So why is everyone trying to expand BPM now? They do not want to admit that possibly BPM is not the final wisdom that it was proposed to be for so long. Now, that there is a movement that they know in their guts will kill old-style BPM, they at least want to retain the name because then they won’t have to admit to have been wrong. I see history repeating itself. When we were first to introduce printer-independent, graphical design, dynamic document formatting in 1994, a customer got up really upset: “Why are you doing this? Forms worked fine and as soon as our competitors will pick this up, we will have to do it as well!” The same thing is happening now. I actually had someone ask me at the process.gov conference in Washington: “Why are you rocking the BPM boat? Once someone starts to do Adaptive Processes, we will have to follow along and all the money we spent on BPM will be wasted.” Sorry, guys – I told you so for a long time. Now the time has come.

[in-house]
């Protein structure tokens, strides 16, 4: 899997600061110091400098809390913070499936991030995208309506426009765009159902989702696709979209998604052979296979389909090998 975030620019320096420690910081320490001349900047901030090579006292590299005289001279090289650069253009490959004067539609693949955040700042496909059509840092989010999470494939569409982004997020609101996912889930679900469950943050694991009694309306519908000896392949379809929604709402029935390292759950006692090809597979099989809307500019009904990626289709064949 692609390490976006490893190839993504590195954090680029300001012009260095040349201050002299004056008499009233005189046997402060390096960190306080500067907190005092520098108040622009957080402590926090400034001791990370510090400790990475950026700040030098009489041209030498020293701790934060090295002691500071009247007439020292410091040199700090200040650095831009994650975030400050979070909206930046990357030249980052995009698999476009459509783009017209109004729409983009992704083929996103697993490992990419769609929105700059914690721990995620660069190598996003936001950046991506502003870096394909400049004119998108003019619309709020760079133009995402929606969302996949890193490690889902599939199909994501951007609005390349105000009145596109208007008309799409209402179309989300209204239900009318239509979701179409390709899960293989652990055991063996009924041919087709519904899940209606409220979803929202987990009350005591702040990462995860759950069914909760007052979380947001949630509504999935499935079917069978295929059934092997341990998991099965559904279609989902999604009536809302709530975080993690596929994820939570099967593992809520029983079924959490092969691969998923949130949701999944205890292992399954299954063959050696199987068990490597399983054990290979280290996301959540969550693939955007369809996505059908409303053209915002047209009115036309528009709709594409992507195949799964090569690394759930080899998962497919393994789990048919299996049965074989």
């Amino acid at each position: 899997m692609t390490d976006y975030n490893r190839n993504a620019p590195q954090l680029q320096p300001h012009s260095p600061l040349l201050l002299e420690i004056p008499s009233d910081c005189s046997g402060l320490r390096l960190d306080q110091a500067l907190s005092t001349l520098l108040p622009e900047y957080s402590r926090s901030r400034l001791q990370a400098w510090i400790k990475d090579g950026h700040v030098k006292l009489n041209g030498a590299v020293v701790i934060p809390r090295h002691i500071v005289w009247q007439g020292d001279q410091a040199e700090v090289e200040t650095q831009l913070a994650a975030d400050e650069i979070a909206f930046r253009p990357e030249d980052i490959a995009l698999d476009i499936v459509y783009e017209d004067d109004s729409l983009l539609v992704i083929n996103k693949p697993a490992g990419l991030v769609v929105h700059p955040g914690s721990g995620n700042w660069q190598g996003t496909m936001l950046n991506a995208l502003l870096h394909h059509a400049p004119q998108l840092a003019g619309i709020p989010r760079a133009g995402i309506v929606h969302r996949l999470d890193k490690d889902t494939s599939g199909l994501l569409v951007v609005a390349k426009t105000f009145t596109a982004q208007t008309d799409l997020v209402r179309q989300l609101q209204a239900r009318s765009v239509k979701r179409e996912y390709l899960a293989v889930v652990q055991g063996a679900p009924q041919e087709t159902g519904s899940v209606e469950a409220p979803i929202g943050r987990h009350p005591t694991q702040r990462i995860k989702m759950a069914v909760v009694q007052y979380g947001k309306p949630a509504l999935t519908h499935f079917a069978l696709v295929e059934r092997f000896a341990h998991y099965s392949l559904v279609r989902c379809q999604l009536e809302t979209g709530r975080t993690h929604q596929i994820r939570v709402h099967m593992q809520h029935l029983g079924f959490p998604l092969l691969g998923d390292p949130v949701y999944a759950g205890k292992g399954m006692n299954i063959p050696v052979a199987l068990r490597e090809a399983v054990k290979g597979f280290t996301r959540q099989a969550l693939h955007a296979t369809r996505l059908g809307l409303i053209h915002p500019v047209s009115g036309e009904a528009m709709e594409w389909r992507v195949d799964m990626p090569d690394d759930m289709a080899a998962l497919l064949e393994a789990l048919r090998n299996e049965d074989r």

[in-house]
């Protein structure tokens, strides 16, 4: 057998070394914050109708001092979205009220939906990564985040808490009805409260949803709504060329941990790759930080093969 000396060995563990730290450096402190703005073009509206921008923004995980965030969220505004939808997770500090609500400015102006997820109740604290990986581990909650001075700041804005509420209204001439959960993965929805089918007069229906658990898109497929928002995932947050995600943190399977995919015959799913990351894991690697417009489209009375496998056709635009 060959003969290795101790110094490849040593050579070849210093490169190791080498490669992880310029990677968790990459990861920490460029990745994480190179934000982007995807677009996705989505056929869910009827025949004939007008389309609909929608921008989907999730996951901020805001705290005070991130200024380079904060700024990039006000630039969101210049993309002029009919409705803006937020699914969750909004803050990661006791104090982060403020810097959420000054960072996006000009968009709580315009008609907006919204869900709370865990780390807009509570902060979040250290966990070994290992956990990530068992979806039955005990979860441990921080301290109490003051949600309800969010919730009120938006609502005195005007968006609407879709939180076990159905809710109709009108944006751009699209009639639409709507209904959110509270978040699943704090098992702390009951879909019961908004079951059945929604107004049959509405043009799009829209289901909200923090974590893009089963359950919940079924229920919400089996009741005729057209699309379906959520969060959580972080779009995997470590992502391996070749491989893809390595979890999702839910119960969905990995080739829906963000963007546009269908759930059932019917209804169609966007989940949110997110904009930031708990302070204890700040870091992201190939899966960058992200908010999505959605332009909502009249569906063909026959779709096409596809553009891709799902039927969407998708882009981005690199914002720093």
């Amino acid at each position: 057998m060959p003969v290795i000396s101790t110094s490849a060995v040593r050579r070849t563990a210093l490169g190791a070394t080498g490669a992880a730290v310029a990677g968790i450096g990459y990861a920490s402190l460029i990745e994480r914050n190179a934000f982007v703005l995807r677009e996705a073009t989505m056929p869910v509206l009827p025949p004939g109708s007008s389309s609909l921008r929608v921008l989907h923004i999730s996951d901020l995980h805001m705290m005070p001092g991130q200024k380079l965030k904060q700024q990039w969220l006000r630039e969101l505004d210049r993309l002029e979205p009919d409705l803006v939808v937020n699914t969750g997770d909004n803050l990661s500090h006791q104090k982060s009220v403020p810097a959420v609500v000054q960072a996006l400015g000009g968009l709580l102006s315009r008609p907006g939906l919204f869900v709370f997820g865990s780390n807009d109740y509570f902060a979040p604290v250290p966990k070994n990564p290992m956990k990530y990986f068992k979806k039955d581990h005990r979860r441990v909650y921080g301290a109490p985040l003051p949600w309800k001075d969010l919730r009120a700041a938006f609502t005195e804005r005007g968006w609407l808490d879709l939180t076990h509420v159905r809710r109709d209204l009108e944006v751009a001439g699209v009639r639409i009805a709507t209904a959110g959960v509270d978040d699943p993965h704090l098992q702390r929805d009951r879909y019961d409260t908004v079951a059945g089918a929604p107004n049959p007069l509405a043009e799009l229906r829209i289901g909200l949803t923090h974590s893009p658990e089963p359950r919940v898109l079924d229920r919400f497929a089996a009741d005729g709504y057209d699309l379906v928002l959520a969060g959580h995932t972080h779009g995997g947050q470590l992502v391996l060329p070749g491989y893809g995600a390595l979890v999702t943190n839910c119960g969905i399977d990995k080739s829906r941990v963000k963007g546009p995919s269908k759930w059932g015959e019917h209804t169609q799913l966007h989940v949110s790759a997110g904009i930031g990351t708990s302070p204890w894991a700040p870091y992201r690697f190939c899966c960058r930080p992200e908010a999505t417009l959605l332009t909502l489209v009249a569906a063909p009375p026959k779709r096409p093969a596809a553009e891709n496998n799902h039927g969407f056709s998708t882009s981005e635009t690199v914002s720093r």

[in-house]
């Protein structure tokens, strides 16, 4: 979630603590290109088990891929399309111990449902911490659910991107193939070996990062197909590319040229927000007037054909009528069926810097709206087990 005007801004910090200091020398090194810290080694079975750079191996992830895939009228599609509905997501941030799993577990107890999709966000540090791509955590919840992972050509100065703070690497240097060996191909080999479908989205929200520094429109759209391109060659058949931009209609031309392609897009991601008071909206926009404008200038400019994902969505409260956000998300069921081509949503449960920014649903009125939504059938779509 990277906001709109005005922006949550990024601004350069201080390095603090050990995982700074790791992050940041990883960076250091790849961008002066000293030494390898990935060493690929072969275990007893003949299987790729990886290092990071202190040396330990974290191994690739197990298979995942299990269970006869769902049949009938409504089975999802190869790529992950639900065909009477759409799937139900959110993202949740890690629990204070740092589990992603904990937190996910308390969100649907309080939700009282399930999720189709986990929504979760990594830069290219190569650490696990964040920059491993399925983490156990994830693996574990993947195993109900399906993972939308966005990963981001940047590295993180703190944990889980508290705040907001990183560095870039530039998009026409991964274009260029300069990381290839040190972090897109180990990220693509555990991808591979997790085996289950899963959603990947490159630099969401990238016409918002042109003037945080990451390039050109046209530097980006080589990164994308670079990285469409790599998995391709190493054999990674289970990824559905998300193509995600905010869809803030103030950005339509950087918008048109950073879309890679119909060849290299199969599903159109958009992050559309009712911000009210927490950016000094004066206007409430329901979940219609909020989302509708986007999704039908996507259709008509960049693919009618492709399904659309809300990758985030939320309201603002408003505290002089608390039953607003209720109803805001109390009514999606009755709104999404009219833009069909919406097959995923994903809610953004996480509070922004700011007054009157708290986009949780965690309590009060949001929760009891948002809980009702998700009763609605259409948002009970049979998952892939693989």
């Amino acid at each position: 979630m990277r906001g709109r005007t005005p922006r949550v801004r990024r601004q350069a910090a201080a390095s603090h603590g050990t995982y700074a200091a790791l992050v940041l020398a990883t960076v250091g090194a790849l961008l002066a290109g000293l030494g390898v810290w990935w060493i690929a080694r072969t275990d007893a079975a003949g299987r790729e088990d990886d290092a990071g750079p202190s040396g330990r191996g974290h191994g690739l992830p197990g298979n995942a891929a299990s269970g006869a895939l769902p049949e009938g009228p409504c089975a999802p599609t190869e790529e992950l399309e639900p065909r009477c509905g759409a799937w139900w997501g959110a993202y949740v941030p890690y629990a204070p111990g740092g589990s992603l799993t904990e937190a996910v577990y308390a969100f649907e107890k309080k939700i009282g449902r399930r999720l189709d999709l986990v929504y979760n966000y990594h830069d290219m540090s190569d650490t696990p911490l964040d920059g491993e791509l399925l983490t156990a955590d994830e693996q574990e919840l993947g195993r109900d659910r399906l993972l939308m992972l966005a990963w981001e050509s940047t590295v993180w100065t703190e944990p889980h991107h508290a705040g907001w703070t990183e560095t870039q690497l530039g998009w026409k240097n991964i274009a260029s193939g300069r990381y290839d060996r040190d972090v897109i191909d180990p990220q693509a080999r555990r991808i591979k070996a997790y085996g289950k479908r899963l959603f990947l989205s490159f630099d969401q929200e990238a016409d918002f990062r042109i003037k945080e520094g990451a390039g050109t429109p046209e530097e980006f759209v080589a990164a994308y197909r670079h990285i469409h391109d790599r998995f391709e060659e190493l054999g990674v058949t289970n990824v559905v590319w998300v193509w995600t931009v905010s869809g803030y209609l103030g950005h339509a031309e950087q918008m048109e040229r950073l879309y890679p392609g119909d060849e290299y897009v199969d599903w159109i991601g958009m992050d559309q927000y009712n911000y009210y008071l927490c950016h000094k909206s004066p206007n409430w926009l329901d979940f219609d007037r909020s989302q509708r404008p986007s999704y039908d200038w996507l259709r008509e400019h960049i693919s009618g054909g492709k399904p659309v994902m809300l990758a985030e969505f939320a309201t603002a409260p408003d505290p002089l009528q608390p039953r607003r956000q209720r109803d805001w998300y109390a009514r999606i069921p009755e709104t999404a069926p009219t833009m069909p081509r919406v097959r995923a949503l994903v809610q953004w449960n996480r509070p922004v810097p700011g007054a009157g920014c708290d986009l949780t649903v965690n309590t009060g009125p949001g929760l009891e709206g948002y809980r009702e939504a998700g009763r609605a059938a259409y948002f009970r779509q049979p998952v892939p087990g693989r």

I for my part don’t really care whether the solutions we offer with the Papyrus Platform are considered BPM, ACM, ECM, CRM, EAI or Mashups. And in fact, it should not matter to our customers either. Analysts do not make our life easier, but there are those highlights that make my day. While being stuck in Washington due to the ash cloud over Europe last week, I used the time to give a two hour LIVE-DEMO of our Papyrus Platform to Mike Gilpin and John Rymer of Forrester Research. If you look them up you will note that they cover APPLICATION DEVELOPMENT and not BPM. While they do not endorse products this way, I still want to share what they said: “Max, you told us for two years that you have implemented what Forrester calls ‘Dynamic Business Applications‘ and finally this demo has convinced us that what you do is unique and very powerful and matches with our concept.’

So what do I do now? Dump all the other TLAs and jump onto that bandwagon? I guess not. We simply will continue to spend our money to develop what our customers need and not on advertizing or bandwagons. I am pretty sure that our customers will appreciate it in the long run. Yup, I am that naive …

Mastering The Unpredictable

Recently I co-authored a book on ACM Adaptive Case Management.